Mr. Percival and his girlfriend have been nesting and caring for their eggs at Twinnies Pelican and Seabird Rescue in Australia for the past six years. Mr. Percival waited on his eggs for a month, spending the incubation phase with his spouse in the hopes of a baby. None of his eggs, however, hatched.
All of that changed in September, when Mr. Percival’s caretakers placed a fellow pelican’s egg in his nest.
Twinnies commented on Facebook, “Mr. Percival has never given up trying to have a baby pelican chick.” “We felt bad for him since it’s so heartbreaking when he sees other people witnessing newborn pelicans.” So we created this wonderful thing for him because we really wanted to make him happy this time.”
Pelicans in Australia breed in colonies, laying one to three eggs each year on average. Their chicks are born blind and naked, relying solely on their parents for nourishment and warmth.
Mr. Percival’s caretakers could see how happy he was to be a new father when his adopted egg eventually hatched. Twinnies commented on Facebook, “Mr. Percival was proud as punch.” “He made us cry,” says the narrator. He and his girlfriend are smitten with their newborn pelican baby, as you can see.”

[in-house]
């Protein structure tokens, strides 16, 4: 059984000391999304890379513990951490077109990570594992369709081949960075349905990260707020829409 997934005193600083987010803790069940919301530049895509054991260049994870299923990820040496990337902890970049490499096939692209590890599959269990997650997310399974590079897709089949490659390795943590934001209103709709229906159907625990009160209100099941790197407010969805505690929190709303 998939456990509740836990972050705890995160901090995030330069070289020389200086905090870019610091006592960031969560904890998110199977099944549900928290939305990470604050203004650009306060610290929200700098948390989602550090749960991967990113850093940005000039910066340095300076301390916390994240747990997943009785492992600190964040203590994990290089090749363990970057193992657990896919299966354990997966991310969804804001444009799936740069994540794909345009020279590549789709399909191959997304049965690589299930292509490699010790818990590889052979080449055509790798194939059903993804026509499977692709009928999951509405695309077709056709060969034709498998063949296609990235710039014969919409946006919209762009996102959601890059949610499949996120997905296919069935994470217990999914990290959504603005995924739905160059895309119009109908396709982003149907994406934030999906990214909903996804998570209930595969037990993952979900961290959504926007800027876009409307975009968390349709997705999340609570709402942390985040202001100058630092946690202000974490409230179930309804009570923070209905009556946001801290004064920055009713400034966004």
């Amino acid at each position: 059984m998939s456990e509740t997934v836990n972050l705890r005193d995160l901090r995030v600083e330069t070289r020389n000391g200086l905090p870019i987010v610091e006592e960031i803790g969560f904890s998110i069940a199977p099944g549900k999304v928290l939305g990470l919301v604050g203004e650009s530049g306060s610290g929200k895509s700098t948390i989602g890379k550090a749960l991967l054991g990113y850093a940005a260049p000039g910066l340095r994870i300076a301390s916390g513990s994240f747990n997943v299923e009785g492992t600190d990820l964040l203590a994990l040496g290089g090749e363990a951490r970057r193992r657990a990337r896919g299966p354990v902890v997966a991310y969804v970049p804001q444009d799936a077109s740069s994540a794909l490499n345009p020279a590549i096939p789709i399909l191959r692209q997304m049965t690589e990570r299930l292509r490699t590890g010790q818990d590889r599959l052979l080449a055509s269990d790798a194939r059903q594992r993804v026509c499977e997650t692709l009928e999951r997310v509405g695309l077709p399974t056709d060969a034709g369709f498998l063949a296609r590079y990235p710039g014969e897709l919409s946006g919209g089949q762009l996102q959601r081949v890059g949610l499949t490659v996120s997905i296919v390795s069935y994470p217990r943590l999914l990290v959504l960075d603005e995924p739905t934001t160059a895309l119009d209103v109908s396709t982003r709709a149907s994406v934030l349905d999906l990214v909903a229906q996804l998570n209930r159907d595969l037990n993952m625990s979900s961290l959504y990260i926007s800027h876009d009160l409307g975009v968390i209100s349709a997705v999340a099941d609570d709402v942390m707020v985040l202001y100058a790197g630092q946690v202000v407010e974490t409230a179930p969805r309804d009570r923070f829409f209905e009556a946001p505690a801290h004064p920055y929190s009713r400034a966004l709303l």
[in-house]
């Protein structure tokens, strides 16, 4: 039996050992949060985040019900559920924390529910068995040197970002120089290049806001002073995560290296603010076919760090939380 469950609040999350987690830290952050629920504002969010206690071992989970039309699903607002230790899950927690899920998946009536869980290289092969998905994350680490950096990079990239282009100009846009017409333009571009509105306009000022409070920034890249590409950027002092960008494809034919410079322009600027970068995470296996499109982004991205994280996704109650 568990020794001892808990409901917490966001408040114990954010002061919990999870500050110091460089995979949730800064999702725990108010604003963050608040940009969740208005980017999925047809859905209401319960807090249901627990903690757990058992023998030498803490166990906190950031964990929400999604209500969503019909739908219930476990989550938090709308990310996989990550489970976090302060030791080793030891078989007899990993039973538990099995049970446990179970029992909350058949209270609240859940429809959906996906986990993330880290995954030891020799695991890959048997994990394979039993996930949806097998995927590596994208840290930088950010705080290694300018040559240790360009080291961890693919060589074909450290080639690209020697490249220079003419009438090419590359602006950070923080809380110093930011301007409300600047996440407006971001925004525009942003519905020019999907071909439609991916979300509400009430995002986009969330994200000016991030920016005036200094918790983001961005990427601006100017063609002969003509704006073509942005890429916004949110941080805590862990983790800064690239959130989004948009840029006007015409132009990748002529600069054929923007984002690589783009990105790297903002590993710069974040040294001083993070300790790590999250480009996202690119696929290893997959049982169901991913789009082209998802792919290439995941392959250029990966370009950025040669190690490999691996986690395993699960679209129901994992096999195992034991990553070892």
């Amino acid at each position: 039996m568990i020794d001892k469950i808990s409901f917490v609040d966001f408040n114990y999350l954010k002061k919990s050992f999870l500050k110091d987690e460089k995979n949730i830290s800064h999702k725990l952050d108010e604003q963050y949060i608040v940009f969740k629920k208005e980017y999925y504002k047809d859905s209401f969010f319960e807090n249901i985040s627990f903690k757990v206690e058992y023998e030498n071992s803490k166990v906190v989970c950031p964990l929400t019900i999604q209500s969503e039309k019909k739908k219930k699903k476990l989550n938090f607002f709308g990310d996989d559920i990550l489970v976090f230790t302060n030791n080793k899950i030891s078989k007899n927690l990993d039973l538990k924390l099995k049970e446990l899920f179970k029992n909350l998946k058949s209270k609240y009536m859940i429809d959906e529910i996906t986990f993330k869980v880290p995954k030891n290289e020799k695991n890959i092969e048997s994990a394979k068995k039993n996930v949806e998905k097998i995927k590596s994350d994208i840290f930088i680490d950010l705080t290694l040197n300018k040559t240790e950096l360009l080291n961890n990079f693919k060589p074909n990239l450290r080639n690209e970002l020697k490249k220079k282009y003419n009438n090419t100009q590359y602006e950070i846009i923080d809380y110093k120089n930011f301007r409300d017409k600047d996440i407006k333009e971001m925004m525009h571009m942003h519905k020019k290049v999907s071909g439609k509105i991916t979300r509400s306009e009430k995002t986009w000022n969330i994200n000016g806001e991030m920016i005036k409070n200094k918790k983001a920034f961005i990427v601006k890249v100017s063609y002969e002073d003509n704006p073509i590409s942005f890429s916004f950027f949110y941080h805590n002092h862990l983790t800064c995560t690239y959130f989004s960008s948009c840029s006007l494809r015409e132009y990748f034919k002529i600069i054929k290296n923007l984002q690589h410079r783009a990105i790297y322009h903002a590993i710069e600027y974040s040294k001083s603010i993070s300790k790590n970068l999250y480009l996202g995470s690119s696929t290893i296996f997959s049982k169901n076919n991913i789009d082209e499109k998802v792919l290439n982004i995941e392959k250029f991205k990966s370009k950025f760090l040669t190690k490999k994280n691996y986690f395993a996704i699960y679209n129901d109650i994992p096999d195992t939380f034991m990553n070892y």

Mr. Percival has proved himself to be a dedicated father in the weeks following his baby’s birth, dividing feeding and nesting tasks with his spouse.
“We are really pleased of him,” Twinnies posted on Facebook, “as we can see the newborn pelican chick is developing nicely.” “Mr. Percival goes for a swim and catches several little fish, which he subsequently feeds to his child.”
Mr. Percival has a particular relationship with his caretakers, who have looked after him for the last 18 years.
The juvenile pelican was discovered on Chambers Island near Maroochydore, Queensland. He’d get caught up in fishing lines and hooks all the time and needed assistance. They continued to assist him in the wild until Mr. Percival’s caretakers asked for a special permit to bring him to the sanctuary after he lost a wing due to a serious injury.